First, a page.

“Our Ph.D. in integrated biosciences is consistent with the UNC Tomorrow initiative, our own mission, and our strengths in health disparities research and biotechnology,” said NCCU Chancellor Charlie Nelms. “All 32 faculty engaged in the program have earned terminal degrees from some of the best research universities in the nation, and we have constructed nearly 150,000 square feet of state-of-the-art science space in the last 12 years.”

Research involving health disparities — the gaps between the health status of the nation’s racial and ethnic minorities compared with the population as a whole — has been explicitly part of the mission of BBRI since it opened in 1999, and a key focus of other NCCU science and public health programs for decades.

Shepherding the program to fruition was the NCCU dean of graduate studies, Dr. Chanta Haywood. “There is a diverse population of extremely bright students who want to be leaders in health disparities research,” Haywood said. “As graduate dean, I’m confident that we’ll attract them to our program.”

NCCU expects the program to reach an enrollment of about 20 full-time students in its fourth year of operation, and to graduate about five per year. An additional aim of the program is to expand the number of minority scientists, particularly African-Americans, in biomedical research. A recent report by the National Science Foundation noted that African-Americans make up about 12 percent of the U.S. population, but account for only 3 percent of the work force of scientists and engineers.

NCCU had a doctoral program in the mid-20th century that was short-lived but historically significant. From 1955 to 1964, five people earned the Ph.D. from the institution then known as North Carolina College at Durham, all in the field of education. The degree received in 1955 by Walter M. Brown, a future dean of the NCCU School of Education, was the first Ph.D. awarded by a historically black college or university in the United States.

New Show for HD2: The Animal House

Monday, October 3rd, 2011

Tune into The Animal House every Monday from 3 – 4 p.m.

The Animal House is a weekly discussion that explores the latest in animal science, pet behavior, and wildlife conservation. We hope to deepen human understanding of animals and explain the powerful bonds that link us to the animal world. Our goal is to be fun, substantive, and appealing to a broad audience — both those with pets and those without them.

The Animal House will go from the bat caves of northern Virginia to the big game reserves of Botswana as we discuss the latest in animal-related news. And each week, you can count on expert advice about all your pet-related questions from Dr. Gary Weitzman, veterinarian and executive director of the Washington Animal Rescue League.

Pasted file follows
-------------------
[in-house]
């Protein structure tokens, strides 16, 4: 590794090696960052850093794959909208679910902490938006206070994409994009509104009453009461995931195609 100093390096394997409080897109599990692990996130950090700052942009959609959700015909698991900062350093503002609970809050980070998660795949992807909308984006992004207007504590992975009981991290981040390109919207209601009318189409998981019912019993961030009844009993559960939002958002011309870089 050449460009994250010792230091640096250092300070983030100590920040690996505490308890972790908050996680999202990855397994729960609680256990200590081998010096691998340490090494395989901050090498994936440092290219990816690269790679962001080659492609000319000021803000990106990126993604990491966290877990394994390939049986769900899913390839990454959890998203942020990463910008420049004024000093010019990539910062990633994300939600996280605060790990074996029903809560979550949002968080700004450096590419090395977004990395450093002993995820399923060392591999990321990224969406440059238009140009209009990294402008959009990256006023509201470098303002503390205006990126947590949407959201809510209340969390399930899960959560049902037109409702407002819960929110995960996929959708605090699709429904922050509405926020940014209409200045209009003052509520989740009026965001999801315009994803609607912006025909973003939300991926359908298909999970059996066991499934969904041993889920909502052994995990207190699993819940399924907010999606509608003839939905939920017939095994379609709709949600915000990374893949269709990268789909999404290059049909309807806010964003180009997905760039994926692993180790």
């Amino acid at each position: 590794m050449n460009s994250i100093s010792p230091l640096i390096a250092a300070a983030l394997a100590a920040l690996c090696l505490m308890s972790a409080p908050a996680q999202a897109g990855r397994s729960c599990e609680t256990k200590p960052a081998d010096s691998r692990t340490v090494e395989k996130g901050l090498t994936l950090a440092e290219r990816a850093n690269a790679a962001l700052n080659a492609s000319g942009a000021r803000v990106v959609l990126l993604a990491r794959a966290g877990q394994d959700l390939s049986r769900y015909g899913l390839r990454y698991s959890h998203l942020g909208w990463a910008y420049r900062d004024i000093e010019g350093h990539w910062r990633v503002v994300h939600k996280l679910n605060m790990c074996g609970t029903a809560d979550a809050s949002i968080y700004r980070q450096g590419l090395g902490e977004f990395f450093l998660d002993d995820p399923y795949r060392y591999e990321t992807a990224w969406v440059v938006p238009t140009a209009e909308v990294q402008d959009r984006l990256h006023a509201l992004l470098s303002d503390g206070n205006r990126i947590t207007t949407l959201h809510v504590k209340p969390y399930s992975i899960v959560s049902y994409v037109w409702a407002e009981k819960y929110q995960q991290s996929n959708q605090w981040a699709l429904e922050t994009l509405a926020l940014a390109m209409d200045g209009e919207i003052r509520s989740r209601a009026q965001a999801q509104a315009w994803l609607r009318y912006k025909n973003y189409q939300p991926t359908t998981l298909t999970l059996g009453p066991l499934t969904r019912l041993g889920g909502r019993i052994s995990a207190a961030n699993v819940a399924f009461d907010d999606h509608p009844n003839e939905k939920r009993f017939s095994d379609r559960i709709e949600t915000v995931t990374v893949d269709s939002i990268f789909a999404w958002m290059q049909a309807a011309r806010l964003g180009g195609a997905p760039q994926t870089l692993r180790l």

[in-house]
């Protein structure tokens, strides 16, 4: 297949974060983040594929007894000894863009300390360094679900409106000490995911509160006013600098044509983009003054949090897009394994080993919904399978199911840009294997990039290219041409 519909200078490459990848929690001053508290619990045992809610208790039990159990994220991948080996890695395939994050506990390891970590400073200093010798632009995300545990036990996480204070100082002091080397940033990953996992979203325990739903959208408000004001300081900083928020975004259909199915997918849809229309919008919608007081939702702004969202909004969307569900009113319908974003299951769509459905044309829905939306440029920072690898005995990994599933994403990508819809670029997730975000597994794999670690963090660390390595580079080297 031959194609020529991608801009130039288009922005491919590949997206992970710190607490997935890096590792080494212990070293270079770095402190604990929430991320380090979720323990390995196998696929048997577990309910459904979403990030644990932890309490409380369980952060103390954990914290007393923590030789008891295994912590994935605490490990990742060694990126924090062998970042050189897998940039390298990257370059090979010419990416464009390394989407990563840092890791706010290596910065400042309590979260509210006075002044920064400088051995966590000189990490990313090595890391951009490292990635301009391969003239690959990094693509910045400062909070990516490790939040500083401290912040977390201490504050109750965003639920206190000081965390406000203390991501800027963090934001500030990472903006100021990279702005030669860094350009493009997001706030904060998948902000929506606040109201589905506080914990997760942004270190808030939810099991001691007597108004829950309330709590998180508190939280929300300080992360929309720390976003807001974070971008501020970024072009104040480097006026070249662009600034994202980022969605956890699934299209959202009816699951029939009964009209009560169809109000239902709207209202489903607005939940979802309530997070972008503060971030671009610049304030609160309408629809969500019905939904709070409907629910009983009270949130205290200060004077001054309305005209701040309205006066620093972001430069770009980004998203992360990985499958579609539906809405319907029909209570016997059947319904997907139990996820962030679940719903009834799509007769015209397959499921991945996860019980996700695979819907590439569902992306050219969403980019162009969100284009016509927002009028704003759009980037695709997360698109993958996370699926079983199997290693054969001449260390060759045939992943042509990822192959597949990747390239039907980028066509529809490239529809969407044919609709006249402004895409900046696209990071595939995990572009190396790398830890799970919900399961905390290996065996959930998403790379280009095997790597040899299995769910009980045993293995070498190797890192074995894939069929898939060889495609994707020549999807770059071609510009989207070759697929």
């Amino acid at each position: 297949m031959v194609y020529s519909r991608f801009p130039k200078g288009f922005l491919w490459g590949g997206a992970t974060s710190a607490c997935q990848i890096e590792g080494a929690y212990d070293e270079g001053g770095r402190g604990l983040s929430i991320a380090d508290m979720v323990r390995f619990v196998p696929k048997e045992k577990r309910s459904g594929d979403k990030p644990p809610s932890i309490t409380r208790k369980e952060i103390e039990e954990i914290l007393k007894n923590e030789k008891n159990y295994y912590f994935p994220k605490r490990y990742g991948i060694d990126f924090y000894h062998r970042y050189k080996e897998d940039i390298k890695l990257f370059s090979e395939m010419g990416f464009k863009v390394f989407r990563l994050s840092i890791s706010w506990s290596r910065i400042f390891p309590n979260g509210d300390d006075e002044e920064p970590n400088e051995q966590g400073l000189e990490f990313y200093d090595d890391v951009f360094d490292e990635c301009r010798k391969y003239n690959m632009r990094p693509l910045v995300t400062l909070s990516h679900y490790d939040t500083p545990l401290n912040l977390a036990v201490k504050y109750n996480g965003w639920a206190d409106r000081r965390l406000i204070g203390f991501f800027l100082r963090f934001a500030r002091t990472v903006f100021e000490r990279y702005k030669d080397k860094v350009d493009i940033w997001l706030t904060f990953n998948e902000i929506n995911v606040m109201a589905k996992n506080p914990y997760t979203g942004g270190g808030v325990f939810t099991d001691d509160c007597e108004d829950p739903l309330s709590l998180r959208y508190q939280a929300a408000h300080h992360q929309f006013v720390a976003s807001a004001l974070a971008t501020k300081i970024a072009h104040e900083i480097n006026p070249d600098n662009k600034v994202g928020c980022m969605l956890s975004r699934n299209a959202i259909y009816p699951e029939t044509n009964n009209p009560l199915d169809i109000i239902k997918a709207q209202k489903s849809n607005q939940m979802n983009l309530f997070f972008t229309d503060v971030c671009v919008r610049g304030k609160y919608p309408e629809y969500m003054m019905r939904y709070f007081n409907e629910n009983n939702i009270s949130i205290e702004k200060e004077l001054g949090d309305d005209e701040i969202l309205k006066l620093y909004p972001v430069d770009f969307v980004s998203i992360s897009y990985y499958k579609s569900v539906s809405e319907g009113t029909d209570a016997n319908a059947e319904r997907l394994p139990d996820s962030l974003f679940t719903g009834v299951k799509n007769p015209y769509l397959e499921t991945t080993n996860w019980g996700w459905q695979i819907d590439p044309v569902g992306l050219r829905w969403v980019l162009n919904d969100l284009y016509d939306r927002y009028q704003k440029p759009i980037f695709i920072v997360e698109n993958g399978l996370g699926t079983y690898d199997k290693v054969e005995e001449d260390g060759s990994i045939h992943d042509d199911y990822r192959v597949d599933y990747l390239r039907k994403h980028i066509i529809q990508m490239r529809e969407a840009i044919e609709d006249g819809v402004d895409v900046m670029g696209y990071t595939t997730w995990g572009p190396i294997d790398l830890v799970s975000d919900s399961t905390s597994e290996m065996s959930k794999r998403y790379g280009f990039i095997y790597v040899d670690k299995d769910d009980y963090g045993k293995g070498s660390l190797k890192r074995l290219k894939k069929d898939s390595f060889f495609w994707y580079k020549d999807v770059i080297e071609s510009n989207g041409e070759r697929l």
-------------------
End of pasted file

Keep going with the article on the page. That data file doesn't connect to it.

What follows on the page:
Click here to visit show website.

Cassandra Wilson

Monday, October 3rd, 2011

Cassandra Wilson became one of the top jazz singers of the ’90s, a vocalist blessed with a distinctive and flexible voice who is not afraid to take chances.

Born Dec 4, 1955 in Jackson, MS, she began playing piano and guitar when she was nine and was working as a vocalist by the mid-’70s, singing a wide variety of material. Following a year in New Orleans, Wilson moved to New York in 1982 and began working with Dave Holland and Abbey Lincoln. After meeting Steve Coleman, she became the main vocalist with the M-Base Collective. Although there was really no room for a singer in the overcrowded free funk ensembles, Wilson did as good a job of fitting in as was possible. She worked with New Air and recorded her first album as a leader in 1985. By her third record, a standards date, she was sounding quite a bit like Betty Carter.

Cassandra Wilson changed directions and performed an acoustic blues-oriented program for Blue Note called Blue Light ‘Til Dawn. By going back in time, she had found music that suited her voice and style, and Wilson has continued interpreting in fresh and creative ways vintage country blues and folk music up until the present day.

During 1997 she toured as part of Wynton Marsalis’ Blood on the Fields production. Traveling Miles, her tribute to Miles Davis, followed two years later. For 2002’s Belly of the Sun, she drew on an array of roots music — blues, country, soul, rock — to fashion a record that furthered her artistic career while still aligning well with trends in popular music.